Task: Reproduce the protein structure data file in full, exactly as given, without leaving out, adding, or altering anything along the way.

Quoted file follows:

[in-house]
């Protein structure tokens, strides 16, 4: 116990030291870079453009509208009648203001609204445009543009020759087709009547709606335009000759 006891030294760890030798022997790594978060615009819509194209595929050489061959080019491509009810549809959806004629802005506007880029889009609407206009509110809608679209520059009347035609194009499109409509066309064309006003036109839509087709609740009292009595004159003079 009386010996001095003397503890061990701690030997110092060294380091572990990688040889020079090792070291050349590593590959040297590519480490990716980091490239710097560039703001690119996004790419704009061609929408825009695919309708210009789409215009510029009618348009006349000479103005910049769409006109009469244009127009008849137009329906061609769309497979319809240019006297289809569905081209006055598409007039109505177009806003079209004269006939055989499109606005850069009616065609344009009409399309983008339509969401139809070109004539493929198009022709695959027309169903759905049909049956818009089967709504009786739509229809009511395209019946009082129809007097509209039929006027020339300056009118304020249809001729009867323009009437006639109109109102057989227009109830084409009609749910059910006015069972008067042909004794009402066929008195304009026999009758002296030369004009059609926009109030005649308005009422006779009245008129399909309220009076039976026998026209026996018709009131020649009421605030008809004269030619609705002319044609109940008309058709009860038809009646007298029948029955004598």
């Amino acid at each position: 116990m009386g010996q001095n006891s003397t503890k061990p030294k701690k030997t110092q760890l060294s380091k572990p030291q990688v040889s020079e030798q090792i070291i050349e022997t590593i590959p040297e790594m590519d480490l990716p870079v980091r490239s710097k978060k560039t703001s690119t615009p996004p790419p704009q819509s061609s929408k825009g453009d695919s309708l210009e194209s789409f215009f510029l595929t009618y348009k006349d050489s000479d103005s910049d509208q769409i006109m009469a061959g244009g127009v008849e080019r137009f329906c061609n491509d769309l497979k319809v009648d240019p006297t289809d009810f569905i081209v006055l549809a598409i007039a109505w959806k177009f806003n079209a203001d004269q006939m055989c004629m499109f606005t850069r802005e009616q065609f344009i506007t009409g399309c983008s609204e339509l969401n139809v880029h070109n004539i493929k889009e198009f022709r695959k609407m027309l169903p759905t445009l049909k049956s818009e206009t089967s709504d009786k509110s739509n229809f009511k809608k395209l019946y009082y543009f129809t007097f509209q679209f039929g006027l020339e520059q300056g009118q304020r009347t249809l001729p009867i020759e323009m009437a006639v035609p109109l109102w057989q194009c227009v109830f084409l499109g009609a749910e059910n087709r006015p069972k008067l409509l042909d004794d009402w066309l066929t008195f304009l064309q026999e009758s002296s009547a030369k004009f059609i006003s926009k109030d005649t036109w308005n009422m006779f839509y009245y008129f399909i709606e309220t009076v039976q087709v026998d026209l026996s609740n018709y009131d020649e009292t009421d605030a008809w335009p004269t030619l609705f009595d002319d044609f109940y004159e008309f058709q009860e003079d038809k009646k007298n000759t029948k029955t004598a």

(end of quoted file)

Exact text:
[in-house]
């Protein structure tokens, strides 16, 4: 116990030291870079453009509208009648203001609204445009543009020759087709009547709606335009000759 006891030294760890030798022997790594978060615009819509194209595929050489061959080019491509009810549809959806004629802005506007880029889009609407206009509110809608679209520059009347035609194009499109409509066309064309006003036109839509087709609740009292009595004159003079 009386010996001095003397503890061990701690030997110092060294380091572990990688040889020079090792070291050349590593590959040297590519480490990716980091490239710097560039703001690119996004790419704009061609929408825009695919309708210009789409215009510029009618348009006349000479103005910049769409006109009469244009127009008849137009329906061609769309497979319809240019006297289809569905081209006055598409007039109505177009806003079209004269006939055989499109606005850069009616065609344009009409399309983008339509969401139809070109004539493929198009022709695959027309169903759905049909049956818009089967709504009786739509229809009511395209019946009082129809007097509209039929006027020339300056009118304020249809001729009867323009009437006639109109109102057989227009109830084409009609749910059910006015069972008067042909004794009402066929008195304009026999009758002296030369004009059609926009109030005649308005009422006779009245008129399909309220009076039976026998026209026996018709009131020649009421605030008809004269030619609705002319044609109940008309058709009860038809009646007298029948029955004598």
């Amino acid at each position: 116990m009386g010996q001095n006891s003397t503890k061990p030294k701690k030997t110092q760890l060294s380091k572990p030291q990688v040889s020079e030798q090792i070291i050349e022997t590593i590959p040297e790594m590519d480490l990716p870079v980091r490239s710097k978060k560039t703001s690119t615009p996004p790419p704009q819509s061609s929408k825009g453009d695919s309708l210009e194209s789409f215009f510029l595929t009618y348009k006349d050489s000479d103005s910049d509208q769409i006109m009469a061959g244009g127009v008849e080019r137009f329906c061609n491509d769309l497979k319809v009648d240019p006297t289809d009810f569905i081209v006055l549809a598409i007039a109505w959806k177009f806003n079209a203001d004269q006939m055989c004629m499109f606005t850069r802005e009616q065609f344009i506007t009409g399309c983008s609204e339509l969401n139809v880029h070109n004539i493929k889009e198009f022709r695959k609407m027309l169903p759905t445009l049909k049956s818009e206009t089967s709504d009786k509110s739509n229809f009511k809608k395209l019946y009082y543009f129809t007097f509209q679209f039929g006027l020339e520059q300056g009118q304020r009347t249809l001729p009867i020759e323009m009437a006639v035609p109109l109102w057989q194009c227009v109830f084409l499109g009609a749910e059910n087709r006015p069972k008067l409509l042909d004794d009402w066309l066929t008195f304009l064309q026999e009758s002296s009547a030369k004009f059609i006003s926009k109030d005649t036109w308005n009422m006779f839509y009245y008129f399909i709606e309220t009076v039976q087709v026998d026209l026996s609740n018709y009131d020649e009292t009421d605030a008809w335009p004269t030619l609705f009595d002319d044609f109940y004159e008309f058709q009860e003079d038809k009646k007298n000759t029948k029955t004598a």